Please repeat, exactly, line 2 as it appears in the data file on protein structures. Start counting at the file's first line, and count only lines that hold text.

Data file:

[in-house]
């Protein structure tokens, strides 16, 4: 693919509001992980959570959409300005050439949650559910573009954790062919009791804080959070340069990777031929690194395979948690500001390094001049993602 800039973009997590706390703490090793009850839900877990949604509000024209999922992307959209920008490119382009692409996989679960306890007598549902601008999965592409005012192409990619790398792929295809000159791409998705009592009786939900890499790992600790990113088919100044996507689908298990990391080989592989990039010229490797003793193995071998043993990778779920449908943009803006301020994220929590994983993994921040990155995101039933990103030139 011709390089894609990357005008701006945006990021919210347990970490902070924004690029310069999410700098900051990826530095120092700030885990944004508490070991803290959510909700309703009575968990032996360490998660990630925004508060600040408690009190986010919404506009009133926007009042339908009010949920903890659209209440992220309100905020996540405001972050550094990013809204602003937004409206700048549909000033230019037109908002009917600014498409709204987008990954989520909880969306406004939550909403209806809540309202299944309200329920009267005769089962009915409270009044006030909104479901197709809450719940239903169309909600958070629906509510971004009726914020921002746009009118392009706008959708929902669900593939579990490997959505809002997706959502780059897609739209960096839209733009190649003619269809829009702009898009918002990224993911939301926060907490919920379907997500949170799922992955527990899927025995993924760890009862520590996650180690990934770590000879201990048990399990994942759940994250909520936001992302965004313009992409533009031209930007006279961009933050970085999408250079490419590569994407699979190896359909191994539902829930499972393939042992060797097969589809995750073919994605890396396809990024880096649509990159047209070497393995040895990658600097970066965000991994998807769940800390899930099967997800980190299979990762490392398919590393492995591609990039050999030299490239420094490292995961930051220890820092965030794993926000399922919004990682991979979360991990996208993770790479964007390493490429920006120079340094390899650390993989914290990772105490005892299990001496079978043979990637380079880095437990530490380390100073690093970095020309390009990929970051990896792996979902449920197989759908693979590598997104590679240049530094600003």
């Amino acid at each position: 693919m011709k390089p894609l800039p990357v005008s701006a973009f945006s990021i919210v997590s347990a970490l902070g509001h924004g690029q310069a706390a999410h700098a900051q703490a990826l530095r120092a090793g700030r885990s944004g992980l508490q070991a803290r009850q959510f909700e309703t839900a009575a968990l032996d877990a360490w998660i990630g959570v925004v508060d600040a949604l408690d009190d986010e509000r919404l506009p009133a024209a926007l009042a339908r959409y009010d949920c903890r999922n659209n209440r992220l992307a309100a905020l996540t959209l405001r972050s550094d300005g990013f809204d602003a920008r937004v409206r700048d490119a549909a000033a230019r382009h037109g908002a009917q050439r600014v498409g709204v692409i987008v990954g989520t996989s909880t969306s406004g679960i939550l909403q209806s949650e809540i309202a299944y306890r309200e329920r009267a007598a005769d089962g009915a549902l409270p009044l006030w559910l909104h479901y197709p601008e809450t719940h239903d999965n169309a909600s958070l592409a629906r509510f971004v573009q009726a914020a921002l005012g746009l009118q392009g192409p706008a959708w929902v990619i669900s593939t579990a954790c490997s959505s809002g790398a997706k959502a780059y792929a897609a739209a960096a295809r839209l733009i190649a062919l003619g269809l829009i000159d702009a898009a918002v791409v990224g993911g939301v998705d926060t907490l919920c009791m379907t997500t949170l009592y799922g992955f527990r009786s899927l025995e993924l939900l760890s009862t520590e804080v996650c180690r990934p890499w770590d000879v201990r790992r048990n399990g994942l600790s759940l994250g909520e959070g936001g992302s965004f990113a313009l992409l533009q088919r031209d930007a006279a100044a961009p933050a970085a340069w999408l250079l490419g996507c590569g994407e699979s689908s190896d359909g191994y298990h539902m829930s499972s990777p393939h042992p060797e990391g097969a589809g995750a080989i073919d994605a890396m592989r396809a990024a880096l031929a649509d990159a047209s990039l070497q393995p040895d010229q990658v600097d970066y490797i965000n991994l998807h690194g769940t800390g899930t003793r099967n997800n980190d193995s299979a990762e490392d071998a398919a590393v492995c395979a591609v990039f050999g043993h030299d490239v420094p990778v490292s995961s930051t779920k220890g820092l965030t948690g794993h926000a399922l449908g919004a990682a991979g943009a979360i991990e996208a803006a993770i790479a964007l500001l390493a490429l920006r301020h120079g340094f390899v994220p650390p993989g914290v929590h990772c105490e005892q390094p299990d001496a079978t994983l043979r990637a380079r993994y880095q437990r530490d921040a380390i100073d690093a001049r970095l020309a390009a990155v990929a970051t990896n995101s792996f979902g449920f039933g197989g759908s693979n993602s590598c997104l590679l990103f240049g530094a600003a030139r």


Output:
């Protein structure tokens, strides 16, 4: 693919509001992980959570959409300005050439949650559910573009954790062919009791804080959070340069990777031929690194395979948690500001390094001049993602 800039973009997590706390703490090793009850839900877990949604509000024209999922992307959209920008490119382009692409996989679960306890007598549902601008999965592409005012192409990619790398792929295809000159791409998705009592009786939900890499790992600790990113088919100044996507689908298990990391080989592989990039010229490797003793193995071998043993990778779920449908943009803006301020994220929590994983993994921040990155995101039933990103030139 011709390089894609990357005008701006945006990021919210347990970490902070924004690029310069999410700098900051990826530095120092700030885990944004508490070991803290959510909700309703009575968990032996360490998660990630925004508060600040408690009190986010919404506009009133926007009042339908009010949920903890659209209440992220309100905020996540405001972050550094990013809204602003937004409206700048549909000033230019037109908002009917600014498409709204987008990954989520909880969306406004939550909403209806809540309202299944309200329920009267005769089962009915409270009044006030909104479901197709809450719940239903169309909600958070629906509510971004009726914020921002746009009118392009706008959708929902669900593939579990490997959505809002997706959502780059897609739209960096839209733009190649003619269809829009702009898009918002990224993911939301926060907490919920379907997500949170799922992955527990899927025995993924760890009862520590996650180690990934770590000879201990048990399990994942759940994250909520936001992302965004313009992409533009031209930007006279961009933050970085999408250079490419590569994407699979190896359909191994539902829930499972393939042992060797097969589809995750073919994605890396396809990024880096649509990159047209070497393995040895990658600097970066965000991994998807769940800390899930099967997800980190299979990762490392398919590393492995591609990039050999030299490239420094490292995961930051220890820092965030794993926000399922919004990682991979979360991990996208993770790479964007390493490429920006120079340094390899650390993989914290990772105490005892299990001496079978043979990637380079880095437990530490380390100073690093970095020309390009990929970051990896792996979902449920197989759908693979590598997104590679240049530094600003």